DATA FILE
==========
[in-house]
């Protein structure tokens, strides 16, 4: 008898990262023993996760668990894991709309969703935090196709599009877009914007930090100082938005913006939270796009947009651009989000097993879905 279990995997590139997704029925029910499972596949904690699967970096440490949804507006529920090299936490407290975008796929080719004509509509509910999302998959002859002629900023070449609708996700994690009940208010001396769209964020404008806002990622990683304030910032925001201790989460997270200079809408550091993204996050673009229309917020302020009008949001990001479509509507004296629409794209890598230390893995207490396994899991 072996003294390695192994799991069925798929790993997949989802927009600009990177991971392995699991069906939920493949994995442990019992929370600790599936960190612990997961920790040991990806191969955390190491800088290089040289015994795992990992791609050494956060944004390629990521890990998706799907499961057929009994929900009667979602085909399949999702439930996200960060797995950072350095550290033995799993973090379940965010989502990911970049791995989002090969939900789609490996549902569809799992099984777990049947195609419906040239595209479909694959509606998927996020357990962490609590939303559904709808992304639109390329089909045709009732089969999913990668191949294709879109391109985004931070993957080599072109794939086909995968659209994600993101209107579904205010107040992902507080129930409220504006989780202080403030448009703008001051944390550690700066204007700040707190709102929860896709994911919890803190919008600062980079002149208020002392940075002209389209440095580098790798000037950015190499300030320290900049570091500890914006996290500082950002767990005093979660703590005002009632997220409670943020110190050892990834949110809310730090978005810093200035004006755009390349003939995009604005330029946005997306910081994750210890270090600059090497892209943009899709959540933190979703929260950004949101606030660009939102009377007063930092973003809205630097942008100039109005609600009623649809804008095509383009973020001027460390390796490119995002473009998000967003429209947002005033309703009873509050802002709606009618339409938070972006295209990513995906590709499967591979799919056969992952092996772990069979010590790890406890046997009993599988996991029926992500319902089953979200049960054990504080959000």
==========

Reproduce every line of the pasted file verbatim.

[in-house]
């Protein structure tokens, strides 16, 4: 008898990262023993996760668990894991709309969703935090196709599009877009914007930090100082938005913006939270796009947009651009989000097993879905 279990995997590139997704029925029910499972596949904690699967970096440490949804507006529920090299936490407290975008796929080719004509509509509910999302998959002859002629900023070449609708996700994690009940208010001396769209964020404008806002990622990683304030910032925001201790989460997270200079809408550091993204996050673009229309917020302020009008949001990001479509509507004296629409794209890598230390893995207490396994899991 072996003294390695192994799991069925798929790993997949989802927009600009990177991971392995699991069906939920493949994995442990019992929370600790599936960190612990997961920790040991990806191969955390190491800088290089040289015994795992990992791609050494956060944004390629990521890990998706799907499961057929009994929900009667979602085909399949999702439930996200960060797995950072350095550290033995799993973090379940965010989502990911970049791995989002090969939900789609490996549902569809799992099984777990049947195609419906040239595209479909694959509606998927996020357990962490609590939303559904709808992304639109390329089909045709009732089969999913990668191949294709879109391109985004931070993957080599072109794939086909995968659209994600993101209107579904205010107040992902507080129930409220504006989780202080403030448009703008001051944390550690700066204007700040707190709102929860896709994911919890803190919008600062980079002149208020002392940075002209389209440095580098790798000037950015190499300030320290900049570091500890914006996290500082950002767990005093979660703590005002009632997220409670943020110190050892990834949110809310730090978005810093200035004006755009390349003939995009604005330029946005997306910081994750210890270090600059090497892209943009899709959540933190979703929260950004949101606030660009939102009377007063930092973003809205630097942008100039109005609600009623649809804008095509383009973020001027460390390796490119995002473009998000967003429209947002005033309703009873509050802002709606009618339409938070972006295209990513995906590709499967591979799919056969992952092996772990069979010590790890406890046997009993599988996991029926992500319902089953979200049960054990504080959000």